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Is Andrew Yang the Left’s Version of Donald Trump?

Posted: January 15, 2020 | By: Austin Sosbee Tagged: Blog

DES MOINES, Iowa — On Jan. 13 in a large open room at Drake University, Andrew Yang held a town hall with the Yang Gang and others who someone dubbed “Yang curious.” I showed up to the event about thirty minutes early and found a seat in the back. Later, I was asked to move closer to the front and within fifteen minutes, the room was packed with people wall to wall.

Before this, I had never been to an Andrew Yang event, and I believed going into the event that the potential of his viability as a candidate was low. I looked around the room and I started to notice some similarities to something that I could not put a finger on. His flags looked familiar and his supporters all sported their hats that said ‘MATH’ on it. I was in utter confusion and as I sat there, it finally hit me. Andrew Yang is the Democratic version of Donald Trump. I know, especially in the DNC, that Donald Trump is a slur and is not something people actively want to be compared to. However, bear with me as I explain my rationale for my claim.

His flags are blue with a red border on it which can be compared to Trump’s campaign signs. Furthermore, his fans all sported four-letter worded hats, and they all chanted his name like they were crying out to a deity. Then on top of that, he used no teleprompter and just approached the stage and spoke as eloquently as a person would expect.

Throughout the evening, Andrew Yang made great points. As he spoke about his Universal Basic Income (UBI), and his plans for the economy and future, it seemed like a very attractive campaign for the average person. However, as someone who specializes in Data Science, I felt that his points about Big Data were moot at best. I continuously found myself with a puzzled look on my face wondering if the statements he was making were logical in my mind. I eventually concluded that it did not make sense. He went on to talk about how Big Data would contribute to the paying for UBI, the problem that I have is with his strategy.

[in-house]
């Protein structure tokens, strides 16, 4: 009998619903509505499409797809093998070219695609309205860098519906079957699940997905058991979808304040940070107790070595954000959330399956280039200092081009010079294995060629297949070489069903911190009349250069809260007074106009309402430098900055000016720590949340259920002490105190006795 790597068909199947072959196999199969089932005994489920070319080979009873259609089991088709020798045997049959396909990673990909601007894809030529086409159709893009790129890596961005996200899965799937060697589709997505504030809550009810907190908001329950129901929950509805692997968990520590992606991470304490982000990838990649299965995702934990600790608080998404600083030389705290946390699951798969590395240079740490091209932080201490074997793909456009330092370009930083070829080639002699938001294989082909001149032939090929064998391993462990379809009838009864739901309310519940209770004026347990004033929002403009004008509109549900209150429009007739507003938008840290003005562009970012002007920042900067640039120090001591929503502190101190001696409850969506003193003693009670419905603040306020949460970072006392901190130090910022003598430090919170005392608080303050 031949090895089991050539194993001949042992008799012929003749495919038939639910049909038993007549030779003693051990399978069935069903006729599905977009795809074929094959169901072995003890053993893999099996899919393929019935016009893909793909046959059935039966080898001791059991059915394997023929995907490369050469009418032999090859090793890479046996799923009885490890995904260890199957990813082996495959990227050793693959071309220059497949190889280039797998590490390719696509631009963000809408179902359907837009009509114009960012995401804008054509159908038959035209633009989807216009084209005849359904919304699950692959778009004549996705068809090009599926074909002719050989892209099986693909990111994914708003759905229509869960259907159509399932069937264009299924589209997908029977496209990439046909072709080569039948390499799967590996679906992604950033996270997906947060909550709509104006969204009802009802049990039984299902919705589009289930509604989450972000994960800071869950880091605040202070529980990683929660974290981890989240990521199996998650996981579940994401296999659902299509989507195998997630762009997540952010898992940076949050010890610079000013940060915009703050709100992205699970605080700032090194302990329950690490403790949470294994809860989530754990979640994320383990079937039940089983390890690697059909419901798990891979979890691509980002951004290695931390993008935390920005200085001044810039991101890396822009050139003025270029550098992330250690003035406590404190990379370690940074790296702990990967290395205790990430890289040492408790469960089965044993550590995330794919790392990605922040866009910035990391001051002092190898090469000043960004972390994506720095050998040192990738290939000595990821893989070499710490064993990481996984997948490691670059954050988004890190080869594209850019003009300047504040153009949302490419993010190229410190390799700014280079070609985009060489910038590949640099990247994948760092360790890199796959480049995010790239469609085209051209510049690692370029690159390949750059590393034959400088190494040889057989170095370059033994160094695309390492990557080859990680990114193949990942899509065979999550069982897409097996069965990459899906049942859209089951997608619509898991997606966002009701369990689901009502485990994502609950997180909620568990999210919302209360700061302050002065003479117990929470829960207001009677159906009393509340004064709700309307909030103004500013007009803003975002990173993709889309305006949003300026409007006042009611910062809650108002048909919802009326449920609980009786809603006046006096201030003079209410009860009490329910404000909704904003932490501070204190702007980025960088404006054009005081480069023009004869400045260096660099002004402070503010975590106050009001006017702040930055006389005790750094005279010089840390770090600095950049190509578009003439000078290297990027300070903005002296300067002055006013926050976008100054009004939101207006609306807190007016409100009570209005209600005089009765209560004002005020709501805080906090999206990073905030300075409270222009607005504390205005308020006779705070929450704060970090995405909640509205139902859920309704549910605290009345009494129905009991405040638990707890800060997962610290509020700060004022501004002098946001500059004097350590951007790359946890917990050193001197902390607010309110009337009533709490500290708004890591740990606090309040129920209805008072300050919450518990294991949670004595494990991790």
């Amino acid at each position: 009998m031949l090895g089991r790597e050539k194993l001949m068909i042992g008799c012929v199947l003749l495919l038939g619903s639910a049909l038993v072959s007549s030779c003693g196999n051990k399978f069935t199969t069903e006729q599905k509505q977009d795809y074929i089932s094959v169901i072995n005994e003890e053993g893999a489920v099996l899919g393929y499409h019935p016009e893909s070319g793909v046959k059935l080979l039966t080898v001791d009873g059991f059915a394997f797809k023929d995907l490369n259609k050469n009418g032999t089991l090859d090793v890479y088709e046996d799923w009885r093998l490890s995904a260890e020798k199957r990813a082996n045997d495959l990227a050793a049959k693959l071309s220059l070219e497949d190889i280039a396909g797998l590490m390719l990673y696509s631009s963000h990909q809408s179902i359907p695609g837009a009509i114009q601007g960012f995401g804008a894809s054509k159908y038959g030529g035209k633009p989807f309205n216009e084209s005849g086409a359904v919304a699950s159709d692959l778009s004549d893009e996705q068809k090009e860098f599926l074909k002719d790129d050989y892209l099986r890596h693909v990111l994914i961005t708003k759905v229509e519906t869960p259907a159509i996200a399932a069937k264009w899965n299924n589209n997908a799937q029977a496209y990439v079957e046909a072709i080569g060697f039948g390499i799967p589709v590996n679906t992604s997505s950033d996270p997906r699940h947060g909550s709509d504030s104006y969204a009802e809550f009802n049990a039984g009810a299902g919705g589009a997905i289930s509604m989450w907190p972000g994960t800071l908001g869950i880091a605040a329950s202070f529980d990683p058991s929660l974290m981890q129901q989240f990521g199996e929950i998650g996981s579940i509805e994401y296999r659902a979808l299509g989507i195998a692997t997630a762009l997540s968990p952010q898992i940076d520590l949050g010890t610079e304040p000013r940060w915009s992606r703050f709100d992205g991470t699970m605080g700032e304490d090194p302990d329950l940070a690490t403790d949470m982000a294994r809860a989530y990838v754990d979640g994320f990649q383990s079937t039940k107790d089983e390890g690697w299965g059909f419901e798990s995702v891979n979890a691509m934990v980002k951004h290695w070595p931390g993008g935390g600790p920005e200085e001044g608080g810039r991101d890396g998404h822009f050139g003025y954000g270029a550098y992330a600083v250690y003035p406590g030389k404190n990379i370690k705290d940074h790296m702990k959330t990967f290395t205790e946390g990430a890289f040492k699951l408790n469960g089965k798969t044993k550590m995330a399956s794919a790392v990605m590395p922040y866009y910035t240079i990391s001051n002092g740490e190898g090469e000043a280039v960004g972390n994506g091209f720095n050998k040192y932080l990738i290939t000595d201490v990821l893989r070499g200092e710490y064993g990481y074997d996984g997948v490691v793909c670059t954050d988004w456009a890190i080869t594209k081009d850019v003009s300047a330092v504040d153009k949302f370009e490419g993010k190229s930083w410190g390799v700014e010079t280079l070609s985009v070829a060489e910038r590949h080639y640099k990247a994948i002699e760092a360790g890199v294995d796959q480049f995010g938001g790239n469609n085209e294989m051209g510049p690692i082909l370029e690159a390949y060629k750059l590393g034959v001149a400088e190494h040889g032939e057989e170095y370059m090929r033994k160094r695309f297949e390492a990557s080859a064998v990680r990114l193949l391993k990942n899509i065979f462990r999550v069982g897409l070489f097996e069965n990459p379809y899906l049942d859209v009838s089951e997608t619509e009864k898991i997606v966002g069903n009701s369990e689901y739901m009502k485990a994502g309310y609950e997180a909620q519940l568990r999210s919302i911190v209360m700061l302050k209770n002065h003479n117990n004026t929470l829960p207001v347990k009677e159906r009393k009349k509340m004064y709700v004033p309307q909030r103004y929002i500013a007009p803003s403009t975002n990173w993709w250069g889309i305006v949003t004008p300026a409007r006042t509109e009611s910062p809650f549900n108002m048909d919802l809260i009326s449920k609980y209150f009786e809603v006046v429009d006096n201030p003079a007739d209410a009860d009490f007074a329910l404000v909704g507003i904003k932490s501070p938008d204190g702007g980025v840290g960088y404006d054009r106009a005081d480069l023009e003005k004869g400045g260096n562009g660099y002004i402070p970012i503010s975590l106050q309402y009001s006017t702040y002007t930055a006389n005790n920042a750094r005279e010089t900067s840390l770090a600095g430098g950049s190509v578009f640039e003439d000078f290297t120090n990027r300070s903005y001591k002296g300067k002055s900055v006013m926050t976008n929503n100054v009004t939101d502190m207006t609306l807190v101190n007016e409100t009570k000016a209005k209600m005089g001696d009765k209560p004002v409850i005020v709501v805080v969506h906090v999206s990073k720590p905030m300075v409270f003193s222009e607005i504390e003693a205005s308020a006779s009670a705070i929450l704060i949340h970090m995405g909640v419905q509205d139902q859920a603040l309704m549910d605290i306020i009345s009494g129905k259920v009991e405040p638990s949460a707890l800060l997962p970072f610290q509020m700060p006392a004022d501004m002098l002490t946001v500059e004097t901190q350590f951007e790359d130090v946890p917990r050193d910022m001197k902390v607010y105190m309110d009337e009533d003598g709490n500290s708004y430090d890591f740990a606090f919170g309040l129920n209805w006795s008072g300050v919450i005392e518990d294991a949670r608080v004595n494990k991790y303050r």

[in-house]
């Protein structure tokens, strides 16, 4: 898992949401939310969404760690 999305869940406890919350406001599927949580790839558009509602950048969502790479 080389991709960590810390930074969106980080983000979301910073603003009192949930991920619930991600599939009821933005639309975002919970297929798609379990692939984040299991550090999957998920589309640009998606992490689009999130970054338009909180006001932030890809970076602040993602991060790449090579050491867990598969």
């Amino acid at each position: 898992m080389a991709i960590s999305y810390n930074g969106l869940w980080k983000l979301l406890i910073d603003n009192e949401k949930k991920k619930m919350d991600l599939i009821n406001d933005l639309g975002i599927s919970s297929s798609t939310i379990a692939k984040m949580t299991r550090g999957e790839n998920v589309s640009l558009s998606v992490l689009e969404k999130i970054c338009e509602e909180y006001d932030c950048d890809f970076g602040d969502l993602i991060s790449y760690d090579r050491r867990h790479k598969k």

His strategy is to make companies pay a tax or some sort of dividend to the people whose data they use, however, what determines that someone’s data was better than another? These are the sort of questions that I wanted to ask him when it came time for the Q&A portion. When it came time for questions, I was met with a disappointment because it felt like as soon as the Q&A started, it was over. He gave very long-winded responses and did not leave a lot of room for more questions. Additionally, I and another observer commented on how the questions felt scripted, which took away part of the validity for me.

The blue banner, four-letter worded hats, the chants, and the feel of a script, left this potential Iowa caucus-goer, feeling like Andrew Yang is the Donald Trump of the Democratic Party.